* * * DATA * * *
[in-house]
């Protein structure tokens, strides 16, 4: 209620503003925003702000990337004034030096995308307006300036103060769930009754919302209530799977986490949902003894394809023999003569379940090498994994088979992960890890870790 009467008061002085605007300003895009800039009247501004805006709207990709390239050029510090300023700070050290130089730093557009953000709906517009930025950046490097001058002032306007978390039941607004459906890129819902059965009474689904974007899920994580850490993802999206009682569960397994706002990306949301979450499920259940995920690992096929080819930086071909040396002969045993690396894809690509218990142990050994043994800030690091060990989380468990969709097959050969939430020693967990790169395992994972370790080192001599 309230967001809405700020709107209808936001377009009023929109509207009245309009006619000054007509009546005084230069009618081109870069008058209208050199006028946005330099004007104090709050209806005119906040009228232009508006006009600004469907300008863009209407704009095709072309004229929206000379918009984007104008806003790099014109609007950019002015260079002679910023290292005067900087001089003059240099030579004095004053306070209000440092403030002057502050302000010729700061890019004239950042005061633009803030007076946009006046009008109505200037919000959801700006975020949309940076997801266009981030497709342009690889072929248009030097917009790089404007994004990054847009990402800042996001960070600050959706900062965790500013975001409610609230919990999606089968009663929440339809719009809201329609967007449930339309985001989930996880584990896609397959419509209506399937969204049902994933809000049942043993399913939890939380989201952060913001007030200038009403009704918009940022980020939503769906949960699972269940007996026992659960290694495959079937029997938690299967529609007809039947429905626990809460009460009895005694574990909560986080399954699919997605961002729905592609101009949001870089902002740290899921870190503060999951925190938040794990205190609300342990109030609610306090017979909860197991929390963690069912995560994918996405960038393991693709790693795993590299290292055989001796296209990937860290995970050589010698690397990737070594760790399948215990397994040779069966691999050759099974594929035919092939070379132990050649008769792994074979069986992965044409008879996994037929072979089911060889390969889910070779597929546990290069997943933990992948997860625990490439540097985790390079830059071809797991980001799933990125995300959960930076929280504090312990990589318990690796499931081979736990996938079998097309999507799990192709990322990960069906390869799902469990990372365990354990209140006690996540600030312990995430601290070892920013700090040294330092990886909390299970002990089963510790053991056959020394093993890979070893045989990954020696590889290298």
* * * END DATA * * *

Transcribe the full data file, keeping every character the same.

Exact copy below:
[in-house]
């Protein structure tokens, strides 16, 4: 209620503003925003702000990337004034030096995308307006300036103060769930009754919302209530799977986490949902003894394809023999003569379940090498994994088979992960890890870790 009467008061002085605007300003895009800039009247501004805006709207990709390239050029510090300023700070050290130089730093557009953000709906517009930025950046490097001058002032306007978390039941607004459906890129819902059965009474689904974007899920994580850490993802999206009682569960397994706002990306949301979450499920259940995920690992096929080819930086071909040396002969045993690396894809690509218990142990050994043994800030690091060990989380468990969709097959050969939430020693967990790169395992994972370790080192001599 309230967001809405700020709107209808936001377009009023929109509207009245309009006619000054007509009546005084230069009618081109870069008058209208050199006028946005330099004007104090709050209806005119906040009228232009508006006009600004469907300008863009209407704009095709072309004229929206000379918009984007104008806003790099014109609007950019002015260079002679910023290292005067900087001089003059240099030579004095004053306070209000440092403030002057502050302000010729700061890019004239950042005061633009803030007076946009006046009008109505200037919000959801700006975020949309940076997801266009981030497709342009690889072929248009030097917009790089404007994004990054847009990402800042996001960070600050959706900062965790500013975001409610609230919990999606089968009663929440339809719009809201329609967007449930339309985001989930996880584990896609397959419509209506399937969204049902994933809000049942043993399913939890939380989201952060913001007030200038009403009704918009940022980020939503769906949960699972269940007996026992659960290694495959079937029997938690299967529609007809039947429905626990809460009460009895005694574990909560986080399954699919997605961002729905592609101009949001870089902002740290899921870190503060999951925190938040794990205190609300342990109030609610306090017979909860197991929390963690069912995560994918996405960038393991693709790693795993590299290292055989001796296209990937860290995970050589010698690397990737070594760790399948215990397994040779069966691999050759099974594929035919092939070379132990050649008769792994074979069986992965044409008879996994037929072979089911060889390969889910070779597929546990290069997943933990992948997860625990490439540097985790390079830059071809797991980001799933990125995300959960930076929280504090312990990589318990690796499931081979736990996938079998097309999507799990192709990322990960069906390869799902469990990372365990354990209140006690996540600030312990995430601290070892920013700090040294330092990886909390299970002990089963510790053991056959020394093993890979070893045989990954020696590889290298």